16. I see your frustrations. Miller's Professional Imaging (which is where I send color), does EXCELLENT work, and offers free USPS shipping to get the film there (Or $4.95 Fedex Overnight) and FREE return shipping via FEDEX EXPRESS. Their pricing is very, very competitive and I am assuming that it is through the sheer volume of their lab as a whole that they are able to have their shipping pricing down so much. They are worth checking out.
     
  17. You can help the film business last a little longer by paying whatever prices they ask​

    Actually, this is the sort of advice that would drive them OUT of business. What other industry would you say the same thing about? How about asking people to pay whatever price McDonald's asks for their burgers? I am not asking them to lose money. I am putting forth a viable proposal that would lower cost and help grow their business by bringing those one roll a month people into the fold. If you call this "complaining" then this industry needs a whole lot more of it.
     
  18. As film usage declines, it is inevitable that the little local processors where you were able to drop off and pick film in person will cease operations and you will need to send film away for processing. This inevitably involves a shipping cost, which no one can do anything about. I personally use a mail order lab which offers free mailers – I throw these away and pay postage every time, since I have found that firstly the mailers travel second class and secondly special instructions are often overlooked.
    Film is no longer a cheap medium – the question is whether it offers qualities which digital does not offer and whether it is worth it to you to pay for these. I personally will never shoot color film again but like the quality of Tri-X in various formats enough to pay the cost of shipping, processing and high-res scanning which can be upwards of £25 per 36-exposure roll. I have a darkroom but simply do not have the time to develop film – if I did, the cost per roll in terms of my time would be twice or more as much as the lab charges.
     
  19. Well, I was hoping that some bright people would have some ideas to help film business last a little longer. Looks like you are not one of them.​

    You already had the idea of an additional checkbox on their order form. Do you no longer think this is a good idea? If you still think it is a good idea then why don't you contact them instead of insulting me on the internet?
     
  20. Ahh..de 'ole KISS principle comes in use here...
    A while back I had the same issue, but slightly different.. like you, didn't want to pay the shipping rate fer just one roll, as it seemed that color was getting neglected! Getting frost bite in the freezer, as I've been shooting mostly B&W lately, and developing it.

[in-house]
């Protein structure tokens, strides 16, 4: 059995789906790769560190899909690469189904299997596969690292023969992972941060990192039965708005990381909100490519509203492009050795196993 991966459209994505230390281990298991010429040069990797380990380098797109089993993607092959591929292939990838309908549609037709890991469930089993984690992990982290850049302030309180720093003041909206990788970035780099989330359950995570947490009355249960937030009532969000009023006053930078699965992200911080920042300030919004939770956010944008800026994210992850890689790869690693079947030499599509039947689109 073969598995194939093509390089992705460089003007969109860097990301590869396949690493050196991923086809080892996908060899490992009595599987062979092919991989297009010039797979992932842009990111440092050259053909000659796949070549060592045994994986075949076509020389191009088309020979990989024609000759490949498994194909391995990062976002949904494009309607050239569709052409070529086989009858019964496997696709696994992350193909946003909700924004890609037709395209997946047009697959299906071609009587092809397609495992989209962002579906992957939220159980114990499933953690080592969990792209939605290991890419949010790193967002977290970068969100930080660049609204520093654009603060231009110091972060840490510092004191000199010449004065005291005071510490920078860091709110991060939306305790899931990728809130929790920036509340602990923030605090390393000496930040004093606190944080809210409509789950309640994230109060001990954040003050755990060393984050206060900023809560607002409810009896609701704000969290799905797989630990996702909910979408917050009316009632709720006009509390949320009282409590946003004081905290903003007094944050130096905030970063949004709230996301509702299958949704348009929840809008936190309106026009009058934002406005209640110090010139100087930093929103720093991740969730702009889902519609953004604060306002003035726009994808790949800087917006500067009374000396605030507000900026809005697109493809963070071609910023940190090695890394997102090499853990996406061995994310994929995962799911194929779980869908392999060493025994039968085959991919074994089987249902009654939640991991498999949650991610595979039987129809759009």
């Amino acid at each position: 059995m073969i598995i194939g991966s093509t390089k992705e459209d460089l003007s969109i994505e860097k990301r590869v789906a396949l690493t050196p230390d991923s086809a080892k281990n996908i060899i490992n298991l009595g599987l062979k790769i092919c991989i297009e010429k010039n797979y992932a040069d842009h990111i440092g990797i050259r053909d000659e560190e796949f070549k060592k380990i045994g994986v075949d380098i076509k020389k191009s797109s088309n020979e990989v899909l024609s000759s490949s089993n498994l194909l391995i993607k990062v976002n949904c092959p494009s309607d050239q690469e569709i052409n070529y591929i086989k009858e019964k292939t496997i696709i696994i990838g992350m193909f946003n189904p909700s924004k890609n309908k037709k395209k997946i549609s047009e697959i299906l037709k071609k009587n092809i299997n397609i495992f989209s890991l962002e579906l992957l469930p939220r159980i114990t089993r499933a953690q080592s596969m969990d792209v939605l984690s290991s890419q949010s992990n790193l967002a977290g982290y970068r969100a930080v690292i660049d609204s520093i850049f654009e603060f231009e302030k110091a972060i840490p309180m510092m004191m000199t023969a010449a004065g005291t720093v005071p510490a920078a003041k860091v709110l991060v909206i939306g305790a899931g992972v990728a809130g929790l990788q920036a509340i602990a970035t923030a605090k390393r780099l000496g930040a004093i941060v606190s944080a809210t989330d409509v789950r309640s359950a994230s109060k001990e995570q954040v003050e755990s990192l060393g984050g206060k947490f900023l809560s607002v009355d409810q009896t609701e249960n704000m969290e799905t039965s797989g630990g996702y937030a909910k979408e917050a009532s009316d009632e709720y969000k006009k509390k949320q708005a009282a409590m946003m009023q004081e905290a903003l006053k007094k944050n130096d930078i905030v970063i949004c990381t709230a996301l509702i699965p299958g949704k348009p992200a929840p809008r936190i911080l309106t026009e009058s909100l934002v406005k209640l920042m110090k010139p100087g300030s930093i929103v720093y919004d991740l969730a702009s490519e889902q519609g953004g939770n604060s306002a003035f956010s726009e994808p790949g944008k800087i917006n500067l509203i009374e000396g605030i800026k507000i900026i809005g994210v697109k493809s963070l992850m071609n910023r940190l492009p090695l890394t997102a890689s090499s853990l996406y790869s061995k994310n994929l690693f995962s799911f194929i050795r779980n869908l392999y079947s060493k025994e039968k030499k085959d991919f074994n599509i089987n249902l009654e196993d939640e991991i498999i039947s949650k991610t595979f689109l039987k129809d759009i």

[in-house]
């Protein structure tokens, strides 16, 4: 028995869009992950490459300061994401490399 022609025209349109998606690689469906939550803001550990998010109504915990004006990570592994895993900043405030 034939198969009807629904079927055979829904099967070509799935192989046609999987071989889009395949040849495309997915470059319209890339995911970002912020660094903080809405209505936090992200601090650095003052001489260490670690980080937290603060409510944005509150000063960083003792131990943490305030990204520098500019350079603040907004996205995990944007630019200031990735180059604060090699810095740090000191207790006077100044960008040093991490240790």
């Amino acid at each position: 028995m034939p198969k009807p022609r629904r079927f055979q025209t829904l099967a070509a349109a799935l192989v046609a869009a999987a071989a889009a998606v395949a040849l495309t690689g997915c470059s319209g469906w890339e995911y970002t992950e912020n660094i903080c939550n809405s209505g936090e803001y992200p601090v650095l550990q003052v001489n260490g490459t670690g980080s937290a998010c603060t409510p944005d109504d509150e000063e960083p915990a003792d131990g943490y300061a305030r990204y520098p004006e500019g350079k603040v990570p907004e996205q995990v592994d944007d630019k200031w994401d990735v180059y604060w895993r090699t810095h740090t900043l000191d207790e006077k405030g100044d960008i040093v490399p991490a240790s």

So what's a poor lad to do? Well I stick the color exposed color rolls back in the freezer until I have several them and then have to make the decision... to process them myself or.. send them out. One time I flipped a coin, as I was undecided. ;-)
    That's whats so great about film, there is no instant gratification in any of it. ;-)
     
  21. david_henderson

    david_henderson www.photography001.com

    there is no instant gratification in any of it.​
    Well, for all the time I used slide film, I could head into London the day I got back from a trip (with usually 40-70 rolls of 120/220) check them in at my lab, and two hours later I'd be viewing the slides on their loupes/lightbox. Given that all I then had to do was mount my selects and decide which I was going to use for what, things seemed pretty simple then compared to sorting and processing a few hundred out of maybe a couple of thousand raw images. Expensive though- I reckon I saved nearly £5 000 a year in film, processing and scanning costs when I switched to digital ( and with next to nothing in postal charges). I doubt whether I could get that speed of service now though.
     
  22. The $5.95 cost you quote as high is probably to take care of the "free" shipping to them, assuming you're using their postpaid mailers or printing out their pre paid usps label. I'd say the $5.95 is about right for shipping BOTH ways. "Free" shipping is one of the biggest marketing scams out there, along with "organic" and a few others....
     
  23. Shipping costs go up as what USPS and UPS and FedEx charge goes up.
    Often it is cheaper to find a local lab (that charges more) and deliver/pick-up myself.
    There are now many labs that will do prints (from digital files, or scanned negatives) but not so many doing film. Prints stay competitive, film isn't so bad.